As usual the day 2 with Adams Selipsky’s keynote is where most announcements are done…and they have been severals. As you will probably see plenty of articles about these, and by the way I recommend you to take few minutes for the one of @nicolas-jardot, on my hand I will focus on auditing and compliance by showing how you can leverage the power of Lakes in AWS to improve you governance.

Overloaded of CloudTrail events? try out CloudTrail Lake

I guess we all agree that auditing what is happening on your cloud tenant and monitoring compliance isn’t a question anymore. Whatever if it is in a proactive effort to keep everything under control or reactive to find out who screwed up your budget 😉

Then activating and CloudTrail is a must. Indeed if you deployed your cloud organization and landscape using AWS Control Tower, CloudTrail has been already activated in background.
However, that was the easiest part. The challenge usually comes when you have to access and analyse the outputs stored in S3.

A pretty good solution I had the opportunity to test in a 2 hours workshop is to move then to an Event Data Store and activating CloudTrail Lake allowing to aggregate events from multiple regions and accounts.

The principle is store store all or selected events/outputs in a central repository and then to be able to query these data directly with SQL statements. The output return can be exported to S3 and for instance provided to external auditors.

Activating CloudTrail Lake

Using CloudTrail Lake you will be starting by creating an Event Data Store, which supports 2 type of data: CloudTrail events and Configuration items coming from AWS Config.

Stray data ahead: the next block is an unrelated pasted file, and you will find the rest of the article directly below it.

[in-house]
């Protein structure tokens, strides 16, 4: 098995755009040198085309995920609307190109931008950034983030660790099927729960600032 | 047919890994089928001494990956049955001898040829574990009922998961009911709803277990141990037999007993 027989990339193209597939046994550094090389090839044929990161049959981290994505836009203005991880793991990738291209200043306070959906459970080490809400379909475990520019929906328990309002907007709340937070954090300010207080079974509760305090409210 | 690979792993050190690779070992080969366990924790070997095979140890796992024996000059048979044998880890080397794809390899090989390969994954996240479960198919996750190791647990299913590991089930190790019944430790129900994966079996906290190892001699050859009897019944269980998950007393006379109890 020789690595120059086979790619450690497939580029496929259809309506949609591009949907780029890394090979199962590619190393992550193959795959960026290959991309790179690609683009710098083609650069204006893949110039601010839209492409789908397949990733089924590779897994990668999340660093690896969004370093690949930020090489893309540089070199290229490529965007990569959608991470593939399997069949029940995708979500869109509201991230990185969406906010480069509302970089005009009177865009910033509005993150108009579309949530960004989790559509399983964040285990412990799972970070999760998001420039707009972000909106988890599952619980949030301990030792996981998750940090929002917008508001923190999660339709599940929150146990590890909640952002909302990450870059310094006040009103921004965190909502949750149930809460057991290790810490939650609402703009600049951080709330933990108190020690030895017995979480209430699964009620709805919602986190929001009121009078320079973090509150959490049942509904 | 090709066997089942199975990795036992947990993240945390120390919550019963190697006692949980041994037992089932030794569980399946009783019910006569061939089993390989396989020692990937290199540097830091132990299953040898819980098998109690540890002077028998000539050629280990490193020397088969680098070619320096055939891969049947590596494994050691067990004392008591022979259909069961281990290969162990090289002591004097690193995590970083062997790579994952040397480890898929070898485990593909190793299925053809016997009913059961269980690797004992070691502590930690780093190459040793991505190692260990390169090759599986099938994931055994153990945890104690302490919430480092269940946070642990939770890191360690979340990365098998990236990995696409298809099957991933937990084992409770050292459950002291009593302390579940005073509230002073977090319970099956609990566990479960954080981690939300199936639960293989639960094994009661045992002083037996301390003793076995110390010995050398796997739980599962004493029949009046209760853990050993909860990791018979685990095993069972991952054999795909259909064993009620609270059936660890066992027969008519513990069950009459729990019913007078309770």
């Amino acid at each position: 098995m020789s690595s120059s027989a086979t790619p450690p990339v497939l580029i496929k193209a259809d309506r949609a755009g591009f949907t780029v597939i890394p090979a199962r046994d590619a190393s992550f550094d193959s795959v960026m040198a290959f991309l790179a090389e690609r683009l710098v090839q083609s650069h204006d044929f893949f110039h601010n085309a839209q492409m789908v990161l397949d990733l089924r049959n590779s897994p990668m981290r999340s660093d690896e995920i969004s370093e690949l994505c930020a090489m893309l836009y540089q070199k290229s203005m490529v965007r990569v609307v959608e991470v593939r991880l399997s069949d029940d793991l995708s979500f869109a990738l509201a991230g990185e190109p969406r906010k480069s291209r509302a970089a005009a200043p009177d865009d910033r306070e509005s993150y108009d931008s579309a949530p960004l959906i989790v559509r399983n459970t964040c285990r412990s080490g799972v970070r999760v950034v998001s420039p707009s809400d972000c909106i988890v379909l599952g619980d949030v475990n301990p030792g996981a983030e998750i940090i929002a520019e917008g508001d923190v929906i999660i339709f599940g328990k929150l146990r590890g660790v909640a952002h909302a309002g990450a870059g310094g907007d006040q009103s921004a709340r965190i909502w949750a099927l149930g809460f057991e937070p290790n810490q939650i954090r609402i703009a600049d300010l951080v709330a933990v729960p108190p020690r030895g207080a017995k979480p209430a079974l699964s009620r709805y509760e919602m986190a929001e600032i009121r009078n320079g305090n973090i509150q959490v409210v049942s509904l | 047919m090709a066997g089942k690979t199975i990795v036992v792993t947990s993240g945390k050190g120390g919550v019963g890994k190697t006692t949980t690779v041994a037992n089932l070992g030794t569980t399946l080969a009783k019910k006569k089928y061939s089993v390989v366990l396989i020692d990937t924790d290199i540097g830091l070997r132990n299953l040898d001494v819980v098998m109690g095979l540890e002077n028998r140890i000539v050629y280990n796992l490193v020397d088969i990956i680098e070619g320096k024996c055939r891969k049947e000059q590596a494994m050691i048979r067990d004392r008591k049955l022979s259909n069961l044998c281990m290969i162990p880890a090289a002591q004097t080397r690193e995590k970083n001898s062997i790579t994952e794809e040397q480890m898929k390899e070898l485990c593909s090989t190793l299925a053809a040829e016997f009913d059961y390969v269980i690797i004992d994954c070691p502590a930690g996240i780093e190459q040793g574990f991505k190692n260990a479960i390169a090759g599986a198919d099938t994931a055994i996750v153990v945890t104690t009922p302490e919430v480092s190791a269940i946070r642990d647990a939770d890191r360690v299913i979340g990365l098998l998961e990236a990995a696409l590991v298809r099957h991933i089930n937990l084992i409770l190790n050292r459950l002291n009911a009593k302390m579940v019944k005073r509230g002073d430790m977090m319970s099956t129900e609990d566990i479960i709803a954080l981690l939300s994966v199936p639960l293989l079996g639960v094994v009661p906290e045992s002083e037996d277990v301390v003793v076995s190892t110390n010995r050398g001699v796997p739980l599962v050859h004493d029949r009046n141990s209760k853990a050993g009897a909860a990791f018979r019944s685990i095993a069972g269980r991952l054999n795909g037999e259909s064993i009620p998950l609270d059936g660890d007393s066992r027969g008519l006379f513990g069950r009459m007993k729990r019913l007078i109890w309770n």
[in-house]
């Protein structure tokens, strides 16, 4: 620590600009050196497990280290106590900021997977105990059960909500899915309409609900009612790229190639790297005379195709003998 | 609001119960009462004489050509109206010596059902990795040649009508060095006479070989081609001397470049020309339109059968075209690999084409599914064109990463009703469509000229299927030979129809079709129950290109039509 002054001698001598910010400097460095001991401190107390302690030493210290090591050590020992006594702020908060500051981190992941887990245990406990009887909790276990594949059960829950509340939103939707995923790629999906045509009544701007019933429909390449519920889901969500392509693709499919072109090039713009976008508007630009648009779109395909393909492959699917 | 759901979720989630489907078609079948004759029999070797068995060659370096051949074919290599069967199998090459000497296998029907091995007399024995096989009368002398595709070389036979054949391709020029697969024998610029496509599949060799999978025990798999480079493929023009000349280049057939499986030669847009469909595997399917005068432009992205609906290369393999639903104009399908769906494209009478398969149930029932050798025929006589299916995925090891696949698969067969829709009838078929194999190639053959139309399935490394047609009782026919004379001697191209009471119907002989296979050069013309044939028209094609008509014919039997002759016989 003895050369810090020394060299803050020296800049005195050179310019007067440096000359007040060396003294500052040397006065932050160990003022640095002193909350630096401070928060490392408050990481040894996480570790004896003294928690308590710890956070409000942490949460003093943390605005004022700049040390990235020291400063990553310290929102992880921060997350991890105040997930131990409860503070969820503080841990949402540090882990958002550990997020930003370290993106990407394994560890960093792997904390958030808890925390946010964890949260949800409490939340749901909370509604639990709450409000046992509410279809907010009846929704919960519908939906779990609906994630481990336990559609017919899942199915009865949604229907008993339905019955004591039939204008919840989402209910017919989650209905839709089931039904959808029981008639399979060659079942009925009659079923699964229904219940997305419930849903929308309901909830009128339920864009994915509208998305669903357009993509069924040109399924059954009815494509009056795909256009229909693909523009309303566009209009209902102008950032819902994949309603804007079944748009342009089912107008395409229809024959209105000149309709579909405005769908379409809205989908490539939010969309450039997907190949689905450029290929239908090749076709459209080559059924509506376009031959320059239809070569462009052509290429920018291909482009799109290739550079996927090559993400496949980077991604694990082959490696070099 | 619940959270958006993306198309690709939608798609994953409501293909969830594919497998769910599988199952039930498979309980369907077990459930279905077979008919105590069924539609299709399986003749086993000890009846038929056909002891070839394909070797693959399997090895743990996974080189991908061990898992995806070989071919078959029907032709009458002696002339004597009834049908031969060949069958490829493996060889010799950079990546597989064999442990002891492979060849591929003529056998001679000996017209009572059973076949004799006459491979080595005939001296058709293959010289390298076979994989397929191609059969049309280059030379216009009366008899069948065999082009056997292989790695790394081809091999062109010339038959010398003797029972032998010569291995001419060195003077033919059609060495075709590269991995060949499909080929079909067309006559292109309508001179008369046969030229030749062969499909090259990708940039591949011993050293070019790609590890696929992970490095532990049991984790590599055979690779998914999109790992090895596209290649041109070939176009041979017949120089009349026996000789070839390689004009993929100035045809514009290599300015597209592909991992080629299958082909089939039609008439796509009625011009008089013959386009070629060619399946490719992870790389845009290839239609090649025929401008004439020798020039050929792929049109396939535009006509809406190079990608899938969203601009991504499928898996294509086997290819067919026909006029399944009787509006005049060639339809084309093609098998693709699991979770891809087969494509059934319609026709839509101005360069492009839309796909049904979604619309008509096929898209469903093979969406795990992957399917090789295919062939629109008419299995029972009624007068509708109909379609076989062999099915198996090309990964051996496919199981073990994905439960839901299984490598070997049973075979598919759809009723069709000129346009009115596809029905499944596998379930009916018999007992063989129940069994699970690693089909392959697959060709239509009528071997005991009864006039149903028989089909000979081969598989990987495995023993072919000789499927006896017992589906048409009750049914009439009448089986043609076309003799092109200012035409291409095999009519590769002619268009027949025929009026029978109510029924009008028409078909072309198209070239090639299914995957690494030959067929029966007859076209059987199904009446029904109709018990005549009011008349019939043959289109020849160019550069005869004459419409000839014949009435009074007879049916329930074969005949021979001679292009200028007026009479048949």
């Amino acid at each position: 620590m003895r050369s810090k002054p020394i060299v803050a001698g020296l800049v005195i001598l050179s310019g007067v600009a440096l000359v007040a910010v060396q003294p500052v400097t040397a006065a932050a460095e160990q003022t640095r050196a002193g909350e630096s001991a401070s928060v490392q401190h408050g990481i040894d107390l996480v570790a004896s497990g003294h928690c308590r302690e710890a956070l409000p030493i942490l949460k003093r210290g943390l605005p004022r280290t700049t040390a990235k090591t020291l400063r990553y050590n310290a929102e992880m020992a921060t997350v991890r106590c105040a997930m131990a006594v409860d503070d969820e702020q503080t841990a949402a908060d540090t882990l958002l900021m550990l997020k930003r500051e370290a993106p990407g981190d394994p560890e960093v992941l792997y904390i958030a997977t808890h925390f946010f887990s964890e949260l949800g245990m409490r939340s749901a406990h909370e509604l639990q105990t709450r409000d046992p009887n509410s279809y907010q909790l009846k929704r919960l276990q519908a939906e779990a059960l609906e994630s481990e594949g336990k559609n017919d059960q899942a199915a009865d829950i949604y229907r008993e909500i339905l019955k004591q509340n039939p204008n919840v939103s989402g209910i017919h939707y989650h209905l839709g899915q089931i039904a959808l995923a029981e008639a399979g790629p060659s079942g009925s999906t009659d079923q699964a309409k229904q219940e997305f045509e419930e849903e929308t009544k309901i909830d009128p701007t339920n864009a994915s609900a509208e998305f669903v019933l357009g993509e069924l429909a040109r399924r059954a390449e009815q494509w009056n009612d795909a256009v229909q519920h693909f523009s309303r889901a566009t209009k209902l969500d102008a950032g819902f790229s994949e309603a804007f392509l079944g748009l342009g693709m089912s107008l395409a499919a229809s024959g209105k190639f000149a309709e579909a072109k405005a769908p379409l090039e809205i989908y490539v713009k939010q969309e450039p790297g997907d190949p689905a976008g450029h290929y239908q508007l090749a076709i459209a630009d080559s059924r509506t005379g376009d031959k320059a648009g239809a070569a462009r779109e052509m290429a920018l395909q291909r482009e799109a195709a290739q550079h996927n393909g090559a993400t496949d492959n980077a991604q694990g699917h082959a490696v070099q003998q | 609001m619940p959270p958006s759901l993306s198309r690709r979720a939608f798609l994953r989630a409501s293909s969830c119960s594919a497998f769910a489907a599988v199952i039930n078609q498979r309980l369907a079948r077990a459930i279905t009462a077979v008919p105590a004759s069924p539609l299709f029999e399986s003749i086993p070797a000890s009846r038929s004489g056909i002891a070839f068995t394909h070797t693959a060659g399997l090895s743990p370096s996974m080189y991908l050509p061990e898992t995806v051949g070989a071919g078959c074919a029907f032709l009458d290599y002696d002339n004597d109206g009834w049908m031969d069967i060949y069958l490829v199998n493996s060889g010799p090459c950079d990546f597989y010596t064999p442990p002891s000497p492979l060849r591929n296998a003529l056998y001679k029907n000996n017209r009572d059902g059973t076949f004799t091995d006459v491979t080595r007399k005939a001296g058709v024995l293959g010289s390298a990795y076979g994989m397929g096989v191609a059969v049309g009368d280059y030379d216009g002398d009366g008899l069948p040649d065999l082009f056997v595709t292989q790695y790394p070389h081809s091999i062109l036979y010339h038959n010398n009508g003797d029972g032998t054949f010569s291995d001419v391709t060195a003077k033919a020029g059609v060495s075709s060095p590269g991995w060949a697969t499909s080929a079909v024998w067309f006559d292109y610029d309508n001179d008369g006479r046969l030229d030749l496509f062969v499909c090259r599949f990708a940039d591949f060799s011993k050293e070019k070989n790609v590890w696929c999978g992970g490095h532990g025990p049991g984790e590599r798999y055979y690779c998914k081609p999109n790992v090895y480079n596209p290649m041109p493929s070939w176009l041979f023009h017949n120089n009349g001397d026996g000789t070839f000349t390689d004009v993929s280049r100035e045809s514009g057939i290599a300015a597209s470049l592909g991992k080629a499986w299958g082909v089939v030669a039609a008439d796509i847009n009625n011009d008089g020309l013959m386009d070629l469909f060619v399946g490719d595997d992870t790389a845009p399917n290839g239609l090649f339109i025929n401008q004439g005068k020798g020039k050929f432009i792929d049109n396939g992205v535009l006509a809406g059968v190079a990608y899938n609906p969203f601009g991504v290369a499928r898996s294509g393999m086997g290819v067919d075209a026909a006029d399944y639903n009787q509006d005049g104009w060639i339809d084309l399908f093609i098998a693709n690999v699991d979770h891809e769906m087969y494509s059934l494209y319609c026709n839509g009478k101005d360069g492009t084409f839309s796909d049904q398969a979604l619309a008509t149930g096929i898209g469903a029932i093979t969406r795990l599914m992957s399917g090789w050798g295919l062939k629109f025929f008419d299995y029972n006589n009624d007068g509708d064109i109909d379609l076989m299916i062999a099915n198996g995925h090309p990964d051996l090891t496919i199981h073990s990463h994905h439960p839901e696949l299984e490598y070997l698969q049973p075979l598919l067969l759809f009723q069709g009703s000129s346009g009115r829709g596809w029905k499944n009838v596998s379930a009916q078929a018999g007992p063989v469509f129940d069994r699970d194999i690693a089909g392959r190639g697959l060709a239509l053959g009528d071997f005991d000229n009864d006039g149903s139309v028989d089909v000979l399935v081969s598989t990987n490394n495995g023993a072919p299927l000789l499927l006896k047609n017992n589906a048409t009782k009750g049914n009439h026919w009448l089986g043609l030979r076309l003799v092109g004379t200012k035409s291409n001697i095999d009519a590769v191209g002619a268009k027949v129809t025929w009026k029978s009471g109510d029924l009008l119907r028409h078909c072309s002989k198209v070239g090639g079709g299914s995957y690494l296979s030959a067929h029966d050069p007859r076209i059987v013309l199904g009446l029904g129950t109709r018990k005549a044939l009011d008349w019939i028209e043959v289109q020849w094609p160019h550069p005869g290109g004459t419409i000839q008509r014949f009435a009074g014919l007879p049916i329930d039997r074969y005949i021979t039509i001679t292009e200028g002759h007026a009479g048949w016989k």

By default you will trace all management events coming from both the console and the API, which you can also customize.

Beside you can check the Data events option, allowing you to log operations performs on and within resources. For instance activities which took place on an S3 bucket. It even allows you to set filtering parameters to define which resources you will be tracing or not.

Getting the outputs…

Here comes the interesting part. Using CloudTrail Lake you will be able to run queries against the events stored in your lake. You can either use some sample queries provided by AWS…

…or write your own queries in the query editor

Pretty basic as it is based on a standard SQL structure:

SELECT <columns> FROM <table> WHERE <conditions>

where the table is your Event data store ID.

The output is by default presented in a table directly below your query but can also be saved to S3

As you can see the output of some data like here the additionalEventData is in JSON format. This means that we can extend our SQL statement to clean it up a bit as well as filtering it out a bit more.

Here an example a bit more funny with some JSON data extraction and additional filtering on AWS Config rules.

Amazon Security Lake

Finally I would like to conclude this post by coming back on of the announcements made today: Amazon Security Lake.

Basically the principle is pretty similar to CloudTrail Lake in the sense of offering a central location for your security data. It works also cross regions and accounts…but in addition it also allows the integration of third party sources in order to even aggregate for instance data for on-prem environments.

This works as Security Lake as adopted the Open Cybersecurity Schema Framework (OCSF).

For moment this new feature is in preview mode and available only in 7 regions…but for sure something my Security Officer will be looking for playing with 😉